Over the last few years, the BRICs (Brazil, Russia, India and China) have been the countries of choice for video surveillance vendors seeking new growth opportunities. Unlike the more developed video surveillance equipment markets in EMEA and North America, the BRICs were far less impacted by the recent economic downturn. IMS Research estimates that the total video surveillance equipment market in the BRICs was worth over $2.5 billion in 2010. With a growth rate exceeding 20% for the next two years, the BRICs will continue to offer video surveillance vendors solid growth opportunities as the more established and mature video surveillance markets feel the impact from a second potential downturn.
Whilst the BRICs have and continue to offer opportunities for growth, many of the leading market players have already established footprints in these countries, diminishing any potential for first mover advantage.
So beyond the BRICs, where should companies seek out new growth opportunities? The CIVETS (Colombia, Indonesia, Vietnam, Egypt, Turkey and South Africa) are being touted as the next set of tiger economies due to their rapidly industrializing economies. The indicators appear promising as the current long term GDP rate for the CIVETS is in line with that for the BRICs.
In terms of the current spend on video surveillance equipment the CIVETS are a minnow when compared with the BRICs. However, in the medium to long term, as infrastructure development and social mobility increases, the CIVETS will provide a strong opportunity for video surveillance vendors to grow. From a broad economic perspective, political instability and terrorism are current issues that will deter FDI (Foreign Direct Investment) in to some of the CIVETS. However, whilst this may serve as deterrent for growth in many industries, the security industry has historically benefited from instability and the threat of terrorism.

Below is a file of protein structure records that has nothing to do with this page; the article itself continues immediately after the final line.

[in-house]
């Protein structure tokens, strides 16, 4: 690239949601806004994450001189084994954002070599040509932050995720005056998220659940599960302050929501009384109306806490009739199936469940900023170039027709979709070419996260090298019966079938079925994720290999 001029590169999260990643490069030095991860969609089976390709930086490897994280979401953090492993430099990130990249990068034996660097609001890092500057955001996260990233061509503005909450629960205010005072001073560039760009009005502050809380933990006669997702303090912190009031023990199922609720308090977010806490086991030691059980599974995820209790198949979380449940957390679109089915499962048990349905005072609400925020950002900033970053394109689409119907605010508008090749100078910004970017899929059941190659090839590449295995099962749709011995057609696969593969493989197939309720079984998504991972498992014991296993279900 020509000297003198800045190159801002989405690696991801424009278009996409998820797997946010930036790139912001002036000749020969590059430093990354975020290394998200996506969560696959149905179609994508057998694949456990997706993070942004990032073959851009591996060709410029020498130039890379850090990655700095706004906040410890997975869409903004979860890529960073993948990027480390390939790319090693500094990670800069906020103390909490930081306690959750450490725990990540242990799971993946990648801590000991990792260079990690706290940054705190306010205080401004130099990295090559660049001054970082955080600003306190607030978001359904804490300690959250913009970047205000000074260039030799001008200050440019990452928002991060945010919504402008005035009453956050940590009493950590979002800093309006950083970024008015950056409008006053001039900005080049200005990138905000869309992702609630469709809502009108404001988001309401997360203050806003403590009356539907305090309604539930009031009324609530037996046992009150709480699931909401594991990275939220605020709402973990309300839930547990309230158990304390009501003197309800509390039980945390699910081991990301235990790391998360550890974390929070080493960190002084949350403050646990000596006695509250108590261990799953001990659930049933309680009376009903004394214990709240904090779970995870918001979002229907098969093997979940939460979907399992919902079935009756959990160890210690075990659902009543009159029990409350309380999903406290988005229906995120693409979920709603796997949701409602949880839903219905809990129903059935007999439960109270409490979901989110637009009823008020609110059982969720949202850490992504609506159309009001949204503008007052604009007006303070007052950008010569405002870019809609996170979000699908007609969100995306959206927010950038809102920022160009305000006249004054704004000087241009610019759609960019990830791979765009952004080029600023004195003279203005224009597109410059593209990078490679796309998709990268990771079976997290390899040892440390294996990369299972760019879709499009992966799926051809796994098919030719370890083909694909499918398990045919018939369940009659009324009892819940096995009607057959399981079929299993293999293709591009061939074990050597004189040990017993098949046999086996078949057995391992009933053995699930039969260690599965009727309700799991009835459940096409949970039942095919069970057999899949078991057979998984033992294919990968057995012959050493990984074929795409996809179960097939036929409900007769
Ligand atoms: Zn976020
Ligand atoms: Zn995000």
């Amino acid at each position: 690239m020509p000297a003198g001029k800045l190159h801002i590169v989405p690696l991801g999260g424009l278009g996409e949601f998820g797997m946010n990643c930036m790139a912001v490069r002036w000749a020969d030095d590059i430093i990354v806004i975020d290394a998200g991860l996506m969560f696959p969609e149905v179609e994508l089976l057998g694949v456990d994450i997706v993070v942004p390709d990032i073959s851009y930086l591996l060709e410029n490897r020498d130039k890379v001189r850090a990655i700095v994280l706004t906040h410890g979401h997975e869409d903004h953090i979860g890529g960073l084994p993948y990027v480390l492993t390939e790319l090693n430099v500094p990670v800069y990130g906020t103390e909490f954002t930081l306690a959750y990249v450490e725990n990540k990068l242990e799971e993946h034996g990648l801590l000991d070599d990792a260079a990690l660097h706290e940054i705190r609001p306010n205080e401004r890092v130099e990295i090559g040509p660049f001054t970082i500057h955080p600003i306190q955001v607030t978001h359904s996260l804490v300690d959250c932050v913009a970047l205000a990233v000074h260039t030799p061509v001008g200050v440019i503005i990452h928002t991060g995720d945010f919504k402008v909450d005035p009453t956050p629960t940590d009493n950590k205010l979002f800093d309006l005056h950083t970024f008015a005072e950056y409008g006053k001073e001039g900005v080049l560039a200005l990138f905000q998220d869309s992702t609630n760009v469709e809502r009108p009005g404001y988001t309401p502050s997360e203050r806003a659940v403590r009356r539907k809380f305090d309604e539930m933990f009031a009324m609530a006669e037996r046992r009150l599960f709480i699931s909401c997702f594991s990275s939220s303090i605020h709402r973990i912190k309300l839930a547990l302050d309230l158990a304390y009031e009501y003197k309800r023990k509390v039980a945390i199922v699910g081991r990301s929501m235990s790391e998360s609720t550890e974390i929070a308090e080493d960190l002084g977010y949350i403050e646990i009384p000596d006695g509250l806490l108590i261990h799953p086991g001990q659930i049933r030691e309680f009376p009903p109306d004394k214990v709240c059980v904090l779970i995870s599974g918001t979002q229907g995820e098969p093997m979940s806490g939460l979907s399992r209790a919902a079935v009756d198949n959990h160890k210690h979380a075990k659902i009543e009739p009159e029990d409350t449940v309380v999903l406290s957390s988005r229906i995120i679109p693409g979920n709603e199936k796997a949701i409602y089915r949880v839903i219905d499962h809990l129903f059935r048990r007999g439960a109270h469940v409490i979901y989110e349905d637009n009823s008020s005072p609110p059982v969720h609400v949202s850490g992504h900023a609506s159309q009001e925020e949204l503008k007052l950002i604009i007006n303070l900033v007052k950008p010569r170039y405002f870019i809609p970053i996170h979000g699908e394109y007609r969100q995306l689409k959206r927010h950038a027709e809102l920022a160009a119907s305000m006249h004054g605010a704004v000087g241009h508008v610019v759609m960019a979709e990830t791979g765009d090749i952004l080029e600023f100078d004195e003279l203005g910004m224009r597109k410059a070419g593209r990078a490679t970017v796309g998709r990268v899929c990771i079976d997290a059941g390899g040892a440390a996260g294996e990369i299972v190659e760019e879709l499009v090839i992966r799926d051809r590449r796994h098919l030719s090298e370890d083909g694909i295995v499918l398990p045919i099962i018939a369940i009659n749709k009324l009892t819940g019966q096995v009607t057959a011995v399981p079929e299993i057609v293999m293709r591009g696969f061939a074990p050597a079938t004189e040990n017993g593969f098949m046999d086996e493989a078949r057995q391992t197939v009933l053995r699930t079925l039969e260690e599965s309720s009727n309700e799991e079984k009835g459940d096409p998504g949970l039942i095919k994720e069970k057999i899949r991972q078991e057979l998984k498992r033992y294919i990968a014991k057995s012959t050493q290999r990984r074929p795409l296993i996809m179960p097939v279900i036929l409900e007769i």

In terms of video surveillance market size, the CIVETS will not overtake the BRICs for many years, if at all; however, IMS Research believes that manufacturers will begin to explore the long term growth potential of the CIVETS in 2012.
3) HD over Coax – What Will Happen in 2012?
In last year’s “Trends for 2011” paper, we wrote a short article (“HDcctv to join the fray in 2011”) which referred specifically to the introduction of HDcctv Alliance conformant products into the video surveillance market. The article concluded that HDcctv Alliance conformant products would not impact the adoption of network video surveillance equipment in the short term; however, we did note that there was long term potential for this new transmission technology.
A year has passed since this article and reviewing the landscape shows that this assertion was generally accurate. Whilst HDcctv Alliance conformant products have continued to gain presence and share of mind, the first full year of sales has been muted.
What has happened is that this category of products has expanded. In addition to HDcctv Alliance conformant products, HD-SDI and Security Link over Coax (SLOC) products (marketed by Sony as IP over Coax) are also available to the market for the transmission of high definition images over existing (or new) analogue infrastructure. Readers should note that there is a key difference between HDcctv Alliance/HD-SDI products and SLOC products in terms of transmission. IMS Research refers to all of these different types of products as HD over Coax equipment.
A large number of manufacturers have been displaying HD-SDI (as opposed to HDcctv Alliance conformant) concept and production cameras at trade shows throughout 2011. At CPSE 2011 a high proportion of video surveillance manufacturers exhibited some form of HD-SDI camera.